This past week, I read that “social conservatives” will attempt to reinvigorate their anti-gay campaign for the 2016 presidential race. Briefly, I succumbed to the old response of bracing myself.
More hate on the way. Oh, joy.
James Hohmann, writing for Politico from Des Moines, Iowa: “The U.S. Supreme Court is poised to rule on gay marriage once and for all in June, and there are many Republicans who privately would love nothing more than to have the question settled and off the table in time for the 2016 presidential election.
“It’s not going to happen. Social conservatives here are determined to keep the issue alive during the run-up to next February’s Republican caucuses, no matter how the high court rules or how much some establishment figures would like to move on.”
Such a curious term, “social conservative,” when there is nothing cordial or hospitable in wielding God as a political two-by-four in the fight to deny basic human rights — in this case, the right to marry.
Same-sex marriage is now legal in 36 states and the District of Columbia. I live in one of the holdouts, Ohio. I’m not proud of that, but I can say it out loud without the usual spine rattle because I’m confident that on this issue, the bigots’ days are numbered from sea to shining sea. You can tell by the desperate, ridiculous things they’re saying lately, particularly in Iowa.
My favorite quotation so far came out of Mike Huckabee, who showed up last week at Iowa’s conservative summit. Rep. Steve King organized the gathering. His most famous contribution to public discourse is his 2013 description of immigrants as dealers dragging their drugs across the desert with “calves the size of cantaloupes.”
Not to change the subject, but I’ve always wondered why the congressman was spending so much time looking at those guys’ legs. It’s the kind of thing that makes you go “hmm.”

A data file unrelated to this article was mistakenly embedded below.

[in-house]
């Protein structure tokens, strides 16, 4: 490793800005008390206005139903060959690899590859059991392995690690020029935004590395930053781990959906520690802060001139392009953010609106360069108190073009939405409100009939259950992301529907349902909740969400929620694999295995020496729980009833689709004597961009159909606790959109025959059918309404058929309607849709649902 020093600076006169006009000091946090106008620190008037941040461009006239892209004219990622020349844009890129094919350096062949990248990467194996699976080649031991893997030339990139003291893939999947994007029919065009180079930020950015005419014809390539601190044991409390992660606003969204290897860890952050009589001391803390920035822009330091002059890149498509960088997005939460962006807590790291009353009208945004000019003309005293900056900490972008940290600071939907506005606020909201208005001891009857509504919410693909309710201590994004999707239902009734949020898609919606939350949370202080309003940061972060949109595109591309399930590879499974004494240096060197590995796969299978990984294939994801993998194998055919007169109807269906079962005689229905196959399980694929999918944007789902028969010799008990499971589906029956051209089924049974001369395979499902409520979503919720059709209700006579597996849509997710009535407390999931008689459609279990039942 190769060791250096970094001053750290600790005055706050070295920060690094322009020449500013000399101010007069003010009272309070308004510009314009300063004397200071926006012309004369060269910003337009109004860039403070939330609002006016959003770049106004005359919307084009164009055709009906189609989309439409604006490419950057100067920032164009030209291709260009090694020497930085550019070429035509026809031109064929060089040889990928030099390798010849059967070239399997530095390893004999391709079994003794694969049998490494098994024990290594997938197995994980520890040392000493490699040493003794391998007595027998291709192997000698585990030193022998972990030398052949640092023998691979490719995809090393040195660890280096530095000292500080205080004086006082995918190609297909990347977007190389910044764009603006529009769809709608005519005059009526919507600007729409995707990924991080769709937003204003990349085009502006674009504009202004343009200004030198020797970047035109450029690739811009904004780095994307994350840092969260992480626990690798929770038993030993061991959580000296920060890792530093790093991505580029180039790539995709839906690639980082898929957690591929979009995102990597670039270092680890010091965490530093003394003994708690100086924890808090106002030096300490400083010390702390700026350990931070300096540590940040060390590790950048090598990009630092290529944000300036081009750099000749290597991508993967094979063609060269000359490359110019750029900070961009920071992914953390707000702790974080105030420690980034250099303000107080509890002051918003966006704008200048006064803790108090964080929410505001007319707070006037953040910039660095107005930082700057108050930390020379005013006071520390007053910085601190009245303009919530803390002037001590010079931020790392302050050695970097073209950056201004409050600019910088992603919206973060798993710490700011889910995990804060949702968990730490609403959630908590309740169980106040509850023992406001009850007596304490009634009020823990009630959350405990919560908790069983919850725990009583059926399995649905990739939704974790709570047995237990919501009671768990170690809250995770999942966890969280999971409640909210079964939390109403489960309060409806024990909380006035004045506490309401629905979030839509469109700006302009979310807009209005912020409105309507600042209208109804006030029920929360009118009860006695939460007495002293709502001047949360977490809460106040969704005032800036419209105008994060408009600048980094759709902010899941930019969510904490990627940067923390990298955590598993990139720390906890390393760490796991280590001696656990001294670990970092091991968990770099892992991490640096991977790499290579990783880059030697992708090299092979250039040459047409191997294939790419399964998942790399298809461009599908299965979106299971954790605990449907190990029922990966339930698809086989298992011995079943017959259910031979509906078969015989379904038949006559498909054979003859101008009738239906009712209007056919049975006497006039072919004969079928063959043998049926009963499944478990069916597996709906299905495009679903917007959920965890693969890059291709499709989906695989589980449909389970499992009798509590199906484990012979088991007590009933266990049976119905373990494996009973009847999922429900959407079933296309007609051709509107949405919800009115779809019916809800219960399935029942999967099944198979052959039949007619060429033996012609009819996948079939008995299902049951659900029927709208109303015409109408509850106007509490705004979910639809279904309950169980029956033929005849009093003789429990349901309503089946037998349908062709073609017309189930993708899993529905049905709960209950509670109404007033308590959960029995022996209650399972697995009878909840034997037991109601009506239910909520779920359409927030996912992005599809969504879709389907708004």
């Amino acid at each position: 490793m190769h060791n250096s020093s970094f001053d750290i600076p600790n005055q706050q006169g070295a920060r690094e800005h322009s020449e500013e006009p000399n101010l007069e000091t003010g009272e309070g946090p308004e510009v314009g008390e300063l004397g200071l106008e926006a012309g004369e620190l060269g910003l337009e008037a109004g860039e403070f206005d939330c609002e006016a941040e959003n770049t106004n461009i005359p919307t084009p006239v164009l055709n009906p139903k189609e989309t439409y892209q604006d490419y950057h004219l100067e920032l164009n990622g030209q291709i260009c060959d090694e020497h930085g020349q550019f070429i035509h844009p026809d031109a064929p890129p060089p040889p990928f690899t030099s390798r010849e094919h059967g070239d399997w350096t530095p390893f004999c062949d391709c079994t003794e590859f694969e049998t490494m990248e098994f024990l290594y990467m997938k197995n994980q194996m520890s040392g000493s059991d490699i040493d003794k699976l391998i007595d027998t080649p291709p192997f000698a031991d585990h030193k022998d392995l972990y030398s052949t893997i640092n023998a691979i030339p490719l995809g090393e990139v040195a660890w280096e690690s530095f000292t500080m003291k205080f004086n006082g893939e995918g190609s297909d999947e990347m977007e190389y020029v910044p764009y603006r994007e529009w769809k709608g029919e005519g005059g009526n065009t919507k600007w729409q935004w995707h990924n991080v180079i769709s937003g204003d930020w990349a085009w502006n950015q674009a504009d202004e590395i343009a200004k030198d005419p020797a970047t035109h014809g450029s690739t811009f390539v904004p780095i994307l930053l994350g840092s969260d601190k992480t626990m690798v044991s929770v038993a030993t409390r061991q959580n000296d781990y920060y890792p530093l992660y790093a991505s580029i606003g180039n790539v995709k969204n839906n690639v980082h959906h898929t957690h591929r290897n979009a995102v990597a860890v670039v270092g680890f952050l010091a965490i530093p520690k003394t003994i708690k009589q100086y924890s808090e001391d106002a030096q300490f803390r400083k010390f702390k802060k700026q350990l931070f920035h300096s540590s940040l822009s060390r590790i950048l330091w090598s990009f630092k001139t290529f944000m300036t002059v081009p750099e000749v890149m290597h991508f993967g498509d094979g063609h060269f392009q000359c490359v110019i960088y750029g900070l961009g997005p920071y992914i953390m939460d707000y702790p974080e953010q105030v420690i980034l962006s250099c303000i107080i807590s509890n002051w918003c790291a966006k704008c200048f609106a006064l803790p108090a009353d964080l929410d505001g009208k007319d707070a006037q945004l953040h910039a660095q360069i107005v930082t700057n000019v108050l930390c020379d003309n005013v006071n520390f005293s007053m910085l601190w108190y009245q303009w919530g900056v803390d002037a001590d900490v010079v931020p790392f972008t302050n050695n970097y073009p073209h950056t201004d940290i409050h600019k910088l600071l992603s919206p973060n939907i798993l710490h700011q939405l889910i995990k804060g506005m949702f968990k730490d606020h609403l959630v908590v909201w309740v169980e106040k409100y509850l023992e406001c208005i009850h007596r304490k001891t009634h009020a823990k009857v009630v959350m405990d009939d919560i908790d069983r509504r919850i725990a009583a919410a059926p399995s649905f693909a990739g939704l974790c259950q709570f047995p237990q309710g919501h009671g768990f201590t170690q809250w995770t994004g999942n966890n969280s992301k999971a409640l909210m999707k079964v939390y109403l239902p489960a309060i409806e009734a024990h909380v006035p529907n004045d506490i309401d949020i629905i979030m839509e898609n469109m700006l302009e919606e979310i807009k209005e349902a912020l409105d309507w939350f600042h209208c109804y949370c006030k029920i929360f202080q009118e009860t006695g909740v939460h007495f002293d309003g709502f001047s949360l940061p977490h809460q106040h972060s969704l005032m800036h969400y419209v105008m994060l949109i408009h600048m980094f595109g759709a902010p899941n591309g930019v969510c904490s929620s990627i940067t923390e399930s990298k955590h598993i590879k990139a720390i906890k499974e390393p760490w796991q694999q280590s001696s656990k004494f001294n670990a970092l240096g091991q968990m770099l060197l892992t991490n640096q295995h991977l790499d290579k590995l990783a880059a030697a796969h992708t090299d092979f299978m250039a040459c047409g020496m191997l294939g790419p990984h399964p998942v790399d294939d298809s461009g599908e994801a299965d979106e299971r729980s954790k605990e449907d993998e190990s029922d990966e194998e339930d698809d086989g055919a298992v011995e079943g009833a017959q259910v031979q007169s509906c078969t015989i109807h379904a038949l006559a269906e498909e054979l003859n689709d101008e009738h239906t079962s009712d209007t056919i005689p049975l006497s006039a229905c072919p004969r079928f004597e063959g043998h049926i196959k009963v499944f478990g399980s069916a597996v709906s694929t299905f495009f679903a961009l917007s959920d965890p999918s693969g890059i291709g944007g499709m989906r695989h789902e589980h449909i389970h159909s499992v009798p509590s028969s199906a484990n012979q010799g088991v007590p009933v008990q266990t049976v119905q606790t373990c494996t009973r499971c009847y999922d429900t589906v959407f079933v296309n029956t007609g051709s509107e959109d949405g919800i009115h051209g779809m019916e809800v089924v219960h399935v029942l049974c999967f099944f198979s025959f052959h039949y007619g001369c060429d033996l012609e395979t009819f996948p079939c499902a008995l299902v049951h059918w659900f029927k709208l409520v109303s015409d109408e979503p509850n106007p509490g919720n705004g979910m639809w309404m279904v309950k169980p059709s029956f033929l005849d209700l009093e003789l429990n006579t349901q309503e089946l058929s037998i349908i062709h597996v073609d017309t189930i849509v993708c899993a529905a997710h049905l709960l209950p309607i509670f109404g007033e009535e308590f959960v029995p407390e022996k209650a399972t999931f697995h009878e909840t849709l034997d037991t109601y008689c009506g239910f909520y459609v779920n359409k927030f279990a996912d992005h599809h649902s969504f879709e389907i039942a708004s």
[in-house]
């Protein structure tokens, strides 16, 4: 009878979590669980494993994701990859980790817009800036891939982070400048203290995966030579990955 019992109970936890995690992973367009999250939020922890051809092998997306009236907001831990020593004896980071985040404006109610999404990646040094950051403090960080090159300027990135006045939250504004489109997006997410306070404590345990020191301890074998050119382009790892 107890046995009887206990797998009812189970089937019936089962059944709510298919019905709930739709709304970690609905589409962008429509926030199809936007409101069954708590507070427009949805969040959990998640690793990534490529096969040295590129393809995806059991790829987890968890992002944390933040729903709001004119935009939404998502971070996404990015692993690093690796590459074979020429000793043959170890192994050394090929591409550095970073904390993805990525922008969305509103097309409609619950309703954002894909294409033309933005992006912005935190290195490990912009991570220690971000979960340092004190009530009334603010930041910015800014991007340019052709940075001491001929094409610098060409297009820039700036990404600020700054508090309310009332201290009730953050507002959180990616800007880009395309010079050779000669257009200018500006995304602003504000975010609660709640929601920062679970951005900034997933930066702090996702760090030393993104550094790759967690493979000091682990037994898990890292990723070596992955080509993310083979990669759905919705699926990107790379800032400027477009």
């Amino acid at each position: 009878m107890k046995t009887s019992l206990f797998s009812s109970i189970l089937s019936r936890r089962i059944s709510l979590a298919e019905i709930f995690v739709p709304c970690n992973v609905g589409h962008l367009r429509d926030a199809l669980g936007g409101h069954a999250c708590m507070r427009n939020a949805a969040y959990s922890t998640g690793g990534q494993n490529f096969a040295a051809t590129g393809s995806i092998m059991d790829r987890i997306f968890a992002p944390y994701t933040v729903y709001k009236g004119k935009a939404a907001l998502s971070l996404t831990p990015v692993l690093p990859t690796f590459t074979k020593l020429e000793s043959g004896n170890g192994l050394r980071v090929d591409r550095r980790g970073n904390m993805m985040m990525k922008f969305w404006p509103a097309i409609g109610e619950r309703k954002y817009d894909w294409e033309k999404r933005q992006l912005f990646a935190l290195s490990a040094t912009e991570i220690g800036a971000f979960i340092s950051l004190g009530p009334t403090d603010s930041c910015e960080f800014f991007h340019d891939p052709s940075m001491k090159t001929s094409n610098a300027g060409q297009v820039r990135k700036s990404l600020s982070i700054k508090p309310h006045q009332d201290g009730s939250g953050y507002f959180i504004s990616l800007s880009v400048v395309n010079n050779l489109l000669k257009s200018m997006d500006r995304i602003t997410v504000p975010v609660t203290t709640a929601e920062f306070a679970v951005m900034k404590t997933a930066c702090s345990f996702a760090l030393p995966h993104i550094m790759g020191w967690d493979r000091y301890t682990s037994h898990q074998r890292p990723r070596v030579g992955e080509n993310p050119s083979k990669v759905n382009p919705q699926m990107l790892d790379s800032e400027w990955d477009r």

Anyway, back to Huckabee. He likened laws allowing gay people to marry to the U.S. Supreme Court’s racist 1857 Dred Scott decision, which said that no black person, free or enslaved, could become an American citizen.
And this, Huckabee argued, is why gays can’t marry.
“Nobody argues that Abraham Lincoln should have abided by the Dred Scott decision,” Huckabee said. “We recognize that he had the courage to realize that he didn’t have to enforce something that was morally wrong.”
If you think you should be able to figure out how Huckabee managed to connect those dots, you’re in for an even longer Republican presidential primary than the rest of us. Don’t try to make sense of this stuff.
I’m making light of this only because for too long, I was angry with people like Huckabee and didn’t like what it did to me. More to the point, I didn’t like how I was letting their nonsense whittle down faith. For a while there, I was reluctant to say I was Christian for fear that someone might think I was one of them. In my worst moments, I began to wonder where God fit into all of this.
I used to resent fundamentalists for this internal crisis of mine, but now I thank them. I hear them saying stupid things about gay people they’ve never met and feel the tug of my Christian roots, which taught me that faith is a riverbed where hope bubbles up and carries us along.
One of my favorite books is a collection of sermon excerpts by the late Rev. William Sloane Coffin. That man was a Christian willing to take on his own people.
“It is not Scripture that creates hostility to homosexuality,” he wrote, “but rather hostility to homosexuals that prompts some Christians to recite a few sentences from Paul and retain passages from an otherwise discarded Old Testament law code.
“In abolishing slavery and in ordaining women we’ve gone beyond biblical literalism. It’s time we did the same with gays and lesbians. The problem is not how to reconcile homosexuality with scriptural passages that condemn it, but rather how to reconcile the rejection and punishment of homosexuals with the love of Christ. It can’t be done.”
It can’t be done, he said.
Let justice flow like a mighty river.
Connie Schultz is a Pulitzer Prize-winning columnist and an essayist for Parade magazine. She is the author of two books, including “…and His Lovely Wife,” which chronicled the successful race of her husband, Sherrod Brown, for the U.S. Senate. To find out more about Connie Schultz (firstname.lastname@example.org) and read her past columns, please visit the Creators Syndicate Web page at www.creators.com.
Photo: Gage Skidmore via Flickr